Cereb Cortex 2019 Dec;29(11):4679-4696
Department of Anesthesiology, University of Colorado, Anschutz Medical Campus, Aurora, CO, USA.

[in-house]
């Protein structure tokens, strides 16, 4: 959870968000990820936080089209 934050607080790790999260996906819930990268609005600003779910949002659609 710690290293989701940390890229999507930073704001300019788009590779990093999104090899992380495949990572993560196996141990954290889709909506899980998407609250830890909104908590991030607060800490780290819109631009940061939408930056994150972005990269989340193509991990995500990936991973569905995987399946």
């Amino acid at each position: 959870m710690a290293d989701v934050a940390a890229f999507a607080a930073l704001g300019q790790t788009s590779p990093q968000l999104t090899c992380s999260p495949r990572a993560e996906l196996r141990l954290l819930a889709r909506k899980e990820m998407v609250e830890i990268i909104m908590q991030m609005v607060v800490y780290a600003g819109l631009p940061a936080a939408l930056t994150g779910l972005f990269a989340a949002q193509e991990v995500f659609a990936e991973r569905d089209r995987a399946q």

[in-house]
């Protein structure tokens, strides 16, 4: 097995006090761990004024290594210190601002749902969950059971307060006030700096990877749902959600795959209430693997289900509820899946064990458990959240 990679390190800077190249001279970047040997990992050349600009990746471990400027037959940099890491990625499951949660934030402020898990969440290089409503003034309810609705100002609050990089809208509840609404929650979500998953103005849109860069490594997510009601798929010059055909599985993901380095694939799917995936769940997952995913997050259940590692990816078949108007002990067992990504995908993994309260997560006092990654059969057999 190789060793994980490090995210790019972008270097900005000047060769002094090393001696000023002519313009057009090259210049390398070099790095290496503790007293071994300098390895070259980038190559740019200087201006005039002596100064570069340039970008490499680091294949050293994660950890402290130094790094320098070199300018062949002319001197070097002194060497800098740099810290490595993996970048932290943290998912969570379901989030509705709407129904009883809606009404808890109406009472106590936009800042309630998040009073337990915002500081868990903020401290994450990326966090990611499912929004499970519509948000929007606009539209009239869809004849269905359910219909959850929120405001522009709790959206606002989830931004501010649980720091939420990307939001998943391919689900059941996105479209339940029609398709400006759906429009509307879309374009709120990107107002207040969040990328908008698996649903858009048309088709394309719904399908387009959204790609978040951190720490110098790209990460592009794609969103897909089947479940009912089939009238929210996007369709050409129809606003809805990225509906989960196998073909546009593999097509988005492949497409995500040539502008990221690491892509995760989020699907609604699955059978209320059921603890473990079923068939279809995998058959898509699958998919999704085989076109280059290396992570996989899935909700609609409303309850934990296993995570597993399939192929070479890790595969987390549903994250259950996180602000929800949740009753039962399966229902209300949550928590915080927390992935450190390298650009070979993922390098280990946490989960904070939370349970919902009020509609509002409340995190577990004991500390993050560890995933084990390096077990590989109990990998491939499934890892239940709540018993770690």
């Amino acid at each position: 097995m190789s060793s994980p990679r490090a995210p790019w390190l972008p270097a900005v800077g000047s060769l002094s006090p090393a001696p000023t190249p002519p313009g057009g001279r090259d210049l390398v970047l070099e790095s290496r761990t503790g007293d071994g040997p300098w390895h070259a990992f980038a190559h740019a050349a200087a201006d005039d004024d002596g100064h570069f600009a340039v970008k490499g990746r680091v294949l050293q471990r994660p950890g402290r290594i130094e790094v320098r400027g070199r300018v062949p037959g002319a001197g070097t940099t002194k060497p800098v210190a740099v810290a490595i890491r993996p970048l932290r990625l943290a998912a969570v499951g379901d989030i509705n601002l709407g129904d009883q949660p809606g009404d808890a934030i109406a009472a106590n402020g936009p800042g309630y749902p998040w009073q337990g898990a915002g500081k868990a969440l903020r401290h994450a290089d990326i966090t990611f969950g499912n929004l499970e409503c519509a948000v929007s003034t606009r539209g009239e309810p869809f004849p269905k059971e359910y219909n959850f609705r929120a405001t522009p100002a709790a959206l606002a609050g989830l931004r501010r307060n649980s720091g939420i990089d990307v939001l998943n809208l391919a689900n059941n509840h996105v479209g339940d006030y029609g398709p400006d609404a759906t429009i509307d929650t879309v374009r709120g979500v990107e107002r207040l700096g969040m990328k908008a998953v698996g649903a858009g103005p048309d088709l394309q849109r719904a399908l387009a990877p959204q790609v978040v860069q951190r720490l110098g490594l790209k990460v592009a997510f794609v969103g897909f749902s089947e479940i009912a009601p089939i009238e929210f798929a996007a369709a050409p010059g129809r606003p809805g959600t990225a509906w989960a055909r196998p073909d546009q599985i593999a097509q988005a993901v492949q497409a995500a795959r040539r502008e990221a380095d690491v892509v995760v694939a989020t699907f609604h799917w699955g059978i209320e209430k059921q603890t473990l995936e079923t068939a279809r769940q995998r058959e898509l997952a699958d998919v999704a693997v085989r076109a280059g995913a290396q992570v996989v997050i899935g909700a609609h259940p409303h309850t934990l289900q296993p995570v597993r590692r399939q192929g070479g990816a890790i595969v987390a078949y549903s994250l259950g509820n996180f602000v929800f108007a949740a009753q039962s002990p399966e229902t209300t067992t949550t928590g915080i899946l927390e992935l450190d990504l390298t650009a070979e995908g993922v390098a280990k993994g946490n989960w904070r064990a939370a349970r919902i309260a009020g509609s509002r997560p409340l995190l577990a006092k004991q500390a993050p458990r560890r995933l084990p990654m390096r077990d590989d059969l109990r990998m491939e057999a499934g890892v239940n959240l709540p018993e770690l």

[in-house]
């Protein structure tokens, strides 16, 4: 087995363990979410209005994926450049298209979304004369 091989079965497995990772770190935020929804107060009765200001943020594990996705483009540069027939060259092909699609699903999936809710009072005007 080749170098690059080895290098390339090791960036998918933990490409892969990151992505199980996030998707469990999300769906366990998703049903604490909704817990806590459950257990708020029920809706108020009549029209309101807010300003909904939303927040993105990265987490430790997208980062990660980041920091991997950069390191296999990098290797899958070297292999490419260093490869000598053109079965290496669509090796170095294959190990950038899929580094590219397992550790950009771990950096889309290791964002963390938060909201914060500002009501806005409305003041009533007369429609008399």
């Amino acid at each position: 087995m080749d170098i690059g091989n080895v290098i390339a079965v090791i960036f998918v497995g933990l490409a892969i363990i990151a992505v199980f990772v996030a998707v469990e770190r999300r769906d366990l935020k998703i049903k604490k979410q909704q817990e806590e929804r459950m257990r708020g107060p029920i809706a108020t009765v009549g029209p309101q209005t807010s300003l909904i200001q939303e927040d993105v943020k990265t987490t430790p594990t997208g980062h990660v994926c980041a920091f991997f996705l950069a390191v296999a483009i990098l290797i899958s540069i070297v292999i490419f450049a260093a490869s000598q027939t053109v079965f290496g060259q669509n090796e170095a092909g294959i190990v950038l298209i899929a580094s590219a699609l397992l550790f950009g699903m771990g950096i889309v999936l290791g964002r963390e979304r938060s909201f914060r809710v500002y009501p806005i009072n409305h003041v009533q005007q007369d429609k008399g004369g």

Although the central medial nucleus (CeM) of the thalamus is an essential part of the arousal system for sleep and anesthesia initiation, the precise mechanisms that regulate its activity are not well studied. We examined the role of CaV3.1 isoform of T-type calcium channels (T-channels) in the excitability and rhythmic activity of CeM neurons during isoflurane (ISO)-induced anesthesia by using mouse genetics and selective pharmacology. Patch-clamp recordings taken from acute brain slices revealed that CaV3.1 channels in CeM are inhibited by prototypical volatile anesthetic ISO (250 and 500 μM) and selective T-channels blocker 3,5-dichloro-N-[1-(2,2-dimethyl-tetrahydro-pyran-4-ylmethyl)-4-fluoro-piperidin-4-ylmethyl]-benzamide (TTA-P2). Both TTA-P2 and ISO attenuated tonic and burst firing modes, and hyperpolarized CeM neurons from wild type (WT) mice. These effects were greatly diminished or abolished in CaV3.1 null mice. Our ensuing in vivo local field potential (LFP) recordings from CeM indicated that the ability of TTA-P2 and anesthetic concentrations of ISO to promote δ oscillation was substantially weakened in CaV3.1 null mice. Furthermore, escalating ISO concentrations induced stronger burst-suppression LFP pattern in mutant than in WT mice. Our results demonstrate for the first time the importance of CaV3.1 channels in thalamocortical oscillations from the non-specific thalamic nuclei that underlie clinically important effects of ISO.